Читать онлайн «The Brotherhood»
22 Government (#litres_trial_promo)
23 The Highest in the Land (#litres_trial_promo)
24 The City of London (#litres_trial_promo)
25 The Devil in Disguise? (#litres_trial_promo)
PART SIX: THE KGB CONNECTION (#litres_trial_promo)
26 The Italian Crisis (#litres_trial_promo)
27 The Chinaman Report (#litres_trial_promo)
28 The Threat to Britain (#litres_trial_promo)
Appendix One (#litres_trial_promo)
Appendix Two (#litres_trial_promo)
Appendix Three (#litres_trial_promo)
Further Reading (#litres_trial_promo)
About the Author (#litres_trial_promo)
Also by the Author (#litres_trial_promo)
About the Publisher (#litres_trial_promo)
Foreword by MARTIN SHORT (#u008cf99f-f0aa-5435-a099-cd5311db03a1)
As the author of the sequel to The Brotherhood, I am proud to be mistaken sometimes for Stephen Knight. This honour has its drawbacks. Recently I came across a Masonic website revealing that in 2004 the Grand Master of the United Grand Lodge of England (otherwise known as the Duke of Kent) received a letter from a non-Mason containing these words:
I admire your decision in 2003 not to ‘cut the throats’ of your members who disclose the Masonic secrets, although this did not help Martin Short (author of Inside the Brotherhood) who unfortunately died of a brain tumour as reported in the press, even though we both know ‘you’ authorised his murder as well as hundreds of other innocent people’s.
Reports of my death are exaggerated but for Stephen Knight they are true to this extent: he did die of a brain tumour in 1985, a little over a year after his explosive exposure of Freemasonry was published.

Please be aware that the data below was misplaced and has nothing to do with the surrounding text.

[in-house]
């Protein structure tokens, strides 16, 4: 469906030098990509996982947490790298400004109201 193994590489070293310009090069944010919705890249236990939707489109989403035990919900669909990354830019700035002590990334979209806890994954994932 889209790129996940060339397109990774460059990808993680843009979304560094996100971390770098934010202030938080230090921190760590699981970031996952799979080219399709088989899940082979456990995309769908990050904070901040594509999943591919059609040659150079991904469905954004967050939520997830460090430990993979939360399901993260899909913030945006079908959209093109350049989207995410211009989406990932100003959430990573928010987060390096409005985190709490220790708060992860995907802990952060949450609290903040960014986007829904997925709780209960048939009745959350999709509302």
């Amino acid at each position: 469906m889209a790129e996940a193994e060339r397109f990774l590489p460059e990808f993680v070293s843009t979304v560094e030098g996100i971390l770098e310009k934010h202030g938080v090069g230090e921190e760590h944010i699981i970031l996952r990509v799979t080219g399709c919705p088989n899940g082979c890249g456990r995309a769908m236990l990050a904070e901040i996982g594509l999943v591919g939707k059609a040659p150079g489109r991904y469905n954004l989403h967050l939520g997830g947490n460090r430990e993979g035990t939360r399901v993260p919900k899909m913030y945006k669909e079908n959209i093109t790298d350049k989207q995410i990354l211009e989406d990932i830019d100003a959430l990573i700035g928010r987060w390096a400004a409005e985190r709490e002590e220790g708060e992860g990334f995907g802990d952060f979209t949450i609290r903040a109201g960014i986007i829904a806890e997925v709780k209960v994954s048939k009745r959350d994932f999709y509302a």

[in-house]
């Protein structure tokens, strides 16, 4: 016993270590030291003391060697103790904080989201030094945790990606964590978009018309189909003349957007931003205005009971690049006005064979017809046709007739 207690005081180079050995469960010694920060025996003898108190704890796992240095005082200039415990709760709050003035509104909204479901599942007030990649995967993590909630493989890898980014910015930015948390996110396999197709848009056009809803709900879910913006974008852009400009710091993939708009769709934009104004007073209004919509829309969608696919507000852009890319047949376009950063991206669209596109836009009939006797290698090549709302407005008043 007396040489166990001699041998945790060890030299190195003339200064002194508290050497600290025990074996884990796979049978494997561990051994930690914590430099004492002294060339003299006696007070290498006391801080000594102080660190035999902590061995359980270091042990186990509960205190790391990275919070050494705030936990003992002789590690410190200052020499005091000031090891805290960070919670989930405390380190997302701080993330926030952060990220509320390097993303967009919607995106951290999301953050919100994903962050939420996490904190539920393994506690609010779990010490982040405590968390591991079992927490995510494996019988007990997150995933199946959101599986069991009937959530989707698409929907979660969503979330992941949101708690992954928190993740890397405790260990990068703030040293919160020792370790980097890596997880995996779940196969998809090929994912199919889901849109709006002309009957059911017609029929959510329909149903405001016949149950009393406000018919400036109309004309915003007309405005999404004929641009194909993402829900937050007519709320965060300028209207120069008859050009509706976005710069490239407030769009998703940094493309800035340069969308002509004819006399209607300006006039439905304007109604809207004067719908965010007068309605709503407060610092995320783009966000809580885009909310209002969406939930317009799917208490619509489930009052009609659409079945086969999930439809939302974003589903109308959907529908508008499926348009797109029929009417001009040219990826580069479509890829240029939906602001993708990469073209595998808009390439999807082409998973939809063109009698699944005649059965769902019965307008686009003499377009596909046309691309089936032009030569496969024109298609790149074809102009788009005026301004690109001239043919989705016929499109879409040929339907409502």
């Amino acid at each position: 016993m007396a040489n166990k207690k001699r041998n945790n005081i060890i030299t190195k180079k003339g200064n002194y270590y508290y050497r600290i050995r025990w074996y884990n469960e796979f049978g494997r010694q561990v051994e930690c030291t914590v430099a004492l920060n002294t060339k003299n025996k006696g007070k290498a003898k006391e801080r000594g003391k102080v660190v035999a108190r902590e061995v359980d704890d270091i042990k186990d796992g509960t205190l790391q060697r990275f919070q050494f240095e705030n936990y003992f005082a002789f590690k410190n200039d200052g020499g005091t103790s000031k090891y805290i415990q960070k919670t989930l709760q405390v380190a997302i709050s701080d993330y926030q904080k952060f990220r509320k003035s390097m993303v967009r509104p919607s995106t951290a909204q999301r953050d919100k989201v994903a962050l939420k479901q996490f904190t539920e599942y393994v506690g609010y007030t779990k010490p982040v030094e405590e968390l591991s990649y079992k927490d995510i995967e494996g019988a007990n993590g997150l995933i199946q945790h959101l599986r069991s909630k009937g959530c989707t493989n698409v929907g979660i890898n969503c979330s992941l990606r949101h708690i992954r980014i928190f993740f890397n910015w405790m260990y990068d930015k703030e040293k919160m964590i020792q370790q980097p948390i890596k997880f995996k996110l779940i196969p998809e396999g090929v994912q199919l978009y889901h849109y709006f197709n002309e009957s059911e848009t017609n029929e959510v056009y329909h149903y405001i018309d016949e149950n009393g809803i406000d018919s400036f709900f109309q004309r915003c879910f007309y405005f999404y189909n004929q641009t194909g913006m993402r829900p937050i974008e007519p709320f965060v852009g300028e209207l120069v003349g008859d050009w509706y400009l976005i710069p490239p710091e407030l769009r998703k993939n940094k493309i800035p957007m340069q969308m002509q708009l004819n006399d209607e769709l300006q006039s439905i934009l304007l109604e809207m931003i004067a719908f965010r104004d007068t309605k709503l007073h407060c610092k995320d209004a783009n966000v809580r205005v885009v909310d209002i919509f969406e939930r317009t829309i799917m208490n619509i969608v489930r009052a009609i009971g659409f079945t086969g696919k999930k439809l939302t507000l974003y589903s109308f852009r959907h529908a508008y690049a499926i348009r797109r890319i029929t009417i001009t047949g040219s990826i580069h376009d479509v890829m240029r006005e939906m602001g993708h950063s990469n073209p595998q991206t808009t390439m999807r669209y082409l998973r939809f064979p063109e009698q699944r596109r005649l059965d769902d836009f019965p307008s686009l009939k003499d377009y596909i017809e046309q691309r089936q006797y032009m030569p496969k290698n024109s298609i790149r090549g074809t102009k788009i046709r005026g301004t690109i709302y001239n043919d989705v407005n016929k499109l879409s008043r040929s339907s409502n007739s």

Four years later, in Inside the Brotherhood, I gave a detailed account of his death, so readers could decide for themselves if he had died from natural causes or a Masonic conspiracy, as was widely rumoured at the time. For some people this remains a matter of intense curiosity. I have learned nothing since to alter what I said then: His troubles began in 1977 when he had an epileptic fit. He had a brain scan which was interpreted as revealing a ‘cerebral infarct’: a small dead area of the brain which might have been caused many years earlier when he had been accidentally hit with a cricket bat. This condition is not necessarily dangerous but it might have been the cause of the epilepsy. In the next three years Stephen suffered many epileptic attacks until they were striking every six weeks.
He had been told to have another scan but did not have £100 to pay for it. However, in 1980 he spotted a newspaper advertisement for guinea-pigs to help with a BBC Horizon programme on epilepsy. He volunteered and was tested on a new brain-scan machine which revealed a cerebral tumour: a malignant cancer which, if untreated, would certainly kill him. Horizon captured this awful moment on film. With Stephen’s full accord his fight for survival now became the programme’s main theme. He promptly underwent a biopsy which removed 70 per cent of the tumour. He was told the rest could be treated with radiation and he had a good chance of full recovery. The epilepsy ceased. Stephen took this to mean the illness was over, and got on with the rest of his life. When I met him in 1981 he was recovering well physically and was in good mental form.